Musharraf Resigns

Was never a matter of ‘if’, but, rather, when:

Speaking on television from his presidential office here at 1 p.m., Mr. Musharraf, dressed in a gray suit and tie, said that after consulting with his aides, “I have decided to resign today.” He said he was putting national interest above “personal bravado.”

“Whether I win or lose the impeachment, the nation will lose,” he said, adding that he was not prepared to put the office of the presidency through the impeachment process.

Mr. Musharraf said the governing coalition, which has pushed for impeachment, had tried to “turn lies into truths.”

“They don’t realize they can succeed against me but the country will undergo irreparable damage.”

In an emotional ending to a speech lasting more than an hour, Mr. Musharraf raised his clenched fists to chest height, and said, “Long live Pakistan!”

Good riddance.

So what happens next? As Kamran Rehmat notes, the resignation likely signals the end of the uneasy ruling coaltion between Asif Zardari’s PPP and former prime minister Nawaz Sharif’s PML-N:

The dominant view is that the desire to remove the former president was the glue – and part of an understanding – that held them together following a spectacular showing at the February 18 national elections, which saw Musharraf allies drubbed.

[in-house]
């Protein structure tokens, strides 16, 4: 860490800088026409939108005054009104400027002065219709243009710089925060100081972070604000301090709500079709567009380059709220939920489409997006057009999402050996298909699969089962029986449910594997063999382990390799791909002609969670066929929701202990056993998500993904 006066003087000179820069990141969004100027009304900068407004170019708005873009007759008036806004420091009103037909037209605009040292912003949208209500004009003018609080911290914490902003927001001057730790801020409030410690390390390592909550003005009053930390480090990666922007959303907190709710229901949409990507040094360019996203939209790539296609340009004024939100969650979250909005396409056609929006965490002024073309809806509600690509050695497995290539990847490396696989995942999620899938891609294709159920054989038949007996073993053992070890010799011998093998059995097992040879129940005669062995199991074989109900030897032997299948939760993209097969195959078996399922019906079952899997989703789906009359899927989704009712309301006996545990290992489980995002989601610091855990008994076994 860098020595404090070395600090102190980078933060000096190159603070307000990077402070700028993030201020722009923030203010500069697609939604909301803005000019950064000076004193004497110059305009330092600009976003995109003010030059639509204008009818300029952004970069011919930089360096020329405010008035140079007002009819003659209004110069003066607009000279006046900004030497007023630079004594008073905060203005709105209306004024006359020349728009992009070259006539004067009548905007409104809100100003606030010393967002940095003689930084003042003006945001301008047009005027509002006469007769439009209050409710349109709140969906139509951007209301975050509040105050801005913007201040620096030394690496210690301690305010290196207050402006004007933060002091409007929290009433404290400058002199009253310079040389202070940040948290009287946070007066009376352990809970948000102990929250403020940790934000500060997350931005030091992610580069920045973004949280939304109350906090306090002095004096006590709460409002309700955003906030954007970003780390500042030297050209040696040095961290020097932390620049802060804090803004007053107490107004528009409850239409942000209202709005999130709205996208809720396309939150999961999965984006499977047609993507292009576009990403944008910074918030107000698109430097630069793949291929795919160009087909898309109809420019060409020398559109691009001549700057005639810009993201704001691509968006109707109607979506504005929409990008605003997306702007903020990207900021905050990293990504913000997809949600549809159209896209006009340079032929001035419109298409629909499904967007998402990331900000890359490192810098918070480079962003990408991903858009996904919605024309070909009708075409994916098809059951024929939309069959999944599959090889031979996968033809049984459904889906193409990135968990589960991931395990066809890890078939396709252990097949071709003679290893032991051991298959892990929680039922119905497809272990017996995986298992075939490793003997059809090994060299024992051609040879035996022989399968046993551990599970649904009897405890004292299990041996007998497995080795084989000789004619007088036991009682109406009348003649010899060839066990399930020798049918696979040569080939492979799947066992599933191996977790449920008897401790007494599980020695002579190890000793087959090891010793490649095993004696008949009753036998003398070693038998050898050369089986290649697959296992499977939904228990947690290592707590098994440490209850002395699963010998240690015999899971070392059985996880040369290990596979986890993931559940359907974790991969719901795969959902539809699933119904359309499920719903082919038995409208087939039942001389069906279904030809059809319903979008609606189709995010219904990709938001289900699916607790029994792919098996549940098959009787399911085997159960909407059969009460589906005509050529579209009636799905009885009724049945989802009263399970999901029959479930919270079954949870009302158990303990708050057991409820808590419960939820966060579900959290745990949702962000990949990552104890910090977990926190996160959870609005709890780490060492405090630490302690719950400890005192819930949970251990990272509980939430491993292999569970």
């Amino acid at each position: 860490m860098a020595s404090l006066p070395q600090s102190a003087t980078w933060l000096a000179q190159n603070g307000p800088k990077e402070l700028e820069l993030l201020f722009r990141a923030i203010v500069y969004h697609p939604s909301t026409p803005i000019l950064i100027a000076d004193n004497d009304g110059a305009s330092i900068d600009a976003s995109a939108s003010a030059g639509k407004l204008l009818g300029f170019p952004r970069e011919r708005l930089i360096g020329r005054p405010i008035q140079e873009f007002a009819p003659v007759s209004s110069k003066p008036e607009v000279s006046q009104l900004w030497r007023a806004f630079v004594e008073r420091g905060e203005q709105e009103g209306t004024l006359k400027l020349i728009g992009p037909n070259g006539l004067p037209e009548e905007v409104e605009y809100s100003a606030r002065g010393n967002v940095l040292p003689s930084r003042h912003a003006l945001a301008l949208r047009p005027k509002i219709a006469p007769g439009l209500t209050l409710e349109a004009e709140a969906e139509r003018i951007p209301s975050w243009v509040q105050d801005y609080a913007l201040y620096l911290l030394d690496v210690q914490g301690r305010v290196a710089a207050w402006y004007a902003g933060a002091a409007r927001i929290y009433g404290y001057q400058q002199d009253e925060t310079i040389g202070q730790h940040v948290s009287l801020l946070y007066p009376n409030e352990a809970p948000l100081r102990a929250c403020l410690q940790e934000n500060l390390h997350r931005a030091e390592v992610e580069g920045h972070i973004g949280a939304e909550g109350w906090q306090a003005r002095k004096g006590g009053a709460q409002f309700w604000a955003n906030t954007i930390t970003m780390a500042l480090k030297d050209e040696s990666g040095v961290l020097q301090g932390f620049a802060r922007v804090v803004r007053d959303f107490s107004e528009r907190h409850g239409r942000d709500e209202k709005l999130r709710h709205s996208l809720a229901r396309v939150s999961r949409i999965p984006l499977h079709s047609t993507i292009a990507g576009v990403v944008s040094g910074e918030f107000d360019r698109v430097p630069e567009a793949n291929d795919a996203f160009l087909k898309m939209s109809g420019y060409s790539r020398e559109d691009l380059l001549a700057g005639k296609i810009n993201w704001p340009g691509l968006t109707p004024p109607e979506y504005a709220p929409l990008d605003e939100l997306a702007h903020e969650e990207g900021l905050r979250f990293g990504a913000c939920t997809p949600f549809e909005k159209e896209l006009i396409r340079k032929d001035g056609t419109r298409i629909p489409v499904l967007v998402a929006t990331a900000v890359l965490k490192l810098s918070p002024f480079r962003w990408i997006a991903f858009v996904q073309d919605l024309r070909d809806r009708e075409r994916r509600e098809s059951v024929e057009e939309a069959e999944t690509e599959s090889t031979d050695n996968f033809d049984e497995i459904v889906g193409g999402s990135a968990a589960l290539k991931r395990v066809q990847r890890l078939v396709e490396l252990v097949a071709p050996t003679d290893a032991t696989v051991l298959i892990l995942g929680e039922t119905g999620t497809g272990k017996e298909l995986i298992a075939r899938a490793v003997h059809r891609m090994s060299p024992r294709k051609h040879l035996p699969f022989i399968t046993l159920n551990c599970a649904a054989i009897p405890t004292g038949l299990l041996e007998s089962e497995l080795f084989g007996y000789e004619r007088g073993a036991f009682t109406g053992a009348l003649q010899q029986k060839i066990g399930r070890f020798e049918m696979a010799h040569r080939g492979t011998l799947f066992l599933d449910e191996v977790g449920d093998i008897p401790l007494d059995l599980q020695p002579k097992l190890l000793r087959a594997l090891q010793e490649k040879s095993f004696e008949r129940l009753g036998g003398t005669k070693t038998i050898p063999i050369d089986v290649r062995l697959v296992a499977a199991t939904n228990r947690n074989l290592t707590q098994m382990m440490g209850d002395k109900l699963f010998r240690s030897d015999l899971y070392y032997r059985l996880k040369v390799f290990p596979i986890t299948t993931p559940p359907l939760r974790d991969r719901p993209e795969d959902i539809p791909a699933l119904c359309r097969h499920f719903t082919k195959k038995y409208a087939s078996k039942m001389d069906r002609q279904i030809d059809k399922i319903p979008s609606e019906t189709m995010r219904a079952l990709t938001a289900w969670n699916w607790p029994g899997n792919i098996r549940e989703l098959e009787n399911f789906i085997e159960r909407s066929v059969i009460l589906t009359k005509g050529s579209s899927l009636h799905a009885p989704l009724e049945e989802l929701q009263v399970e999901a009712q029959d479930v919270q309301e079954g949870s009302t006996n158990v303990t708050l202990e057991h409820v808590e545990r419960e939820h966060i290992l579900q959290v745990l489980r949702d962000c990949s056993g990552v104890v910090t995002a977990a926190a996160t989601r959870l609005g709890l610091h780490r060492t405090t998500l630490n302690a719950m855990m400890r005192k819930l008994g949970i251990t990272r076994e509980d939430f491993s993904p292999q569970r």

For starters, the PPP will be under tremendous pressure to restore the judges Musharraf deposed.

Pakistanis are not likely to quickly forget that the PPP has twice failed to restore them despite public assurances.

The PPP fears the deposed judiciary will revoke the indemnity granted to Asif Zardari, its leader, under a so-called National Reconciliation Ordinance.

Musharraf had decreed the ordinance last year, removing decade-old corruption cases against Zardari and his wife Benazir Bhutto, the slain former premier.

However, PML-N chief Nawaz Sharif, who pushed Zardari into making a pitch for Musharraf’s ouster early this month, will unlikely settle for anything less than the reinstatement of judges and a consensus president.

In that, the end of Musharraf’s rule may signal the beginning of real political drama.

Stay tuned, true believers.

Related: Arif Rafiq of Pakistan Policy Blog provides a minute-by-minute breakdown of Musharraf’s rambling resignation speech (h/t Abu Muqawama); BBC News has extensive coverage, including ‘key excerpts’ from the speech, a look back at Musharraf’s ‘mixed legacy’ and the impact his resignation will have on the ‘war on terror’; Pakinstani blogger Teeth Maestro calls for Pakistanis to “hold strong” and “rebuild Pakistan” and expresses concerns about the likelihood of a Zardari presidency (“Run for the hills!”)

2 Responses to “Musharraf Resigns”

  1. youtube_musharraf_speech says:

    search youtube for “musharraf subtitles” (without quotes) for Musharraf resignation speech. Complete speech in 10 parts with SUBTITLES in ENGLISH.

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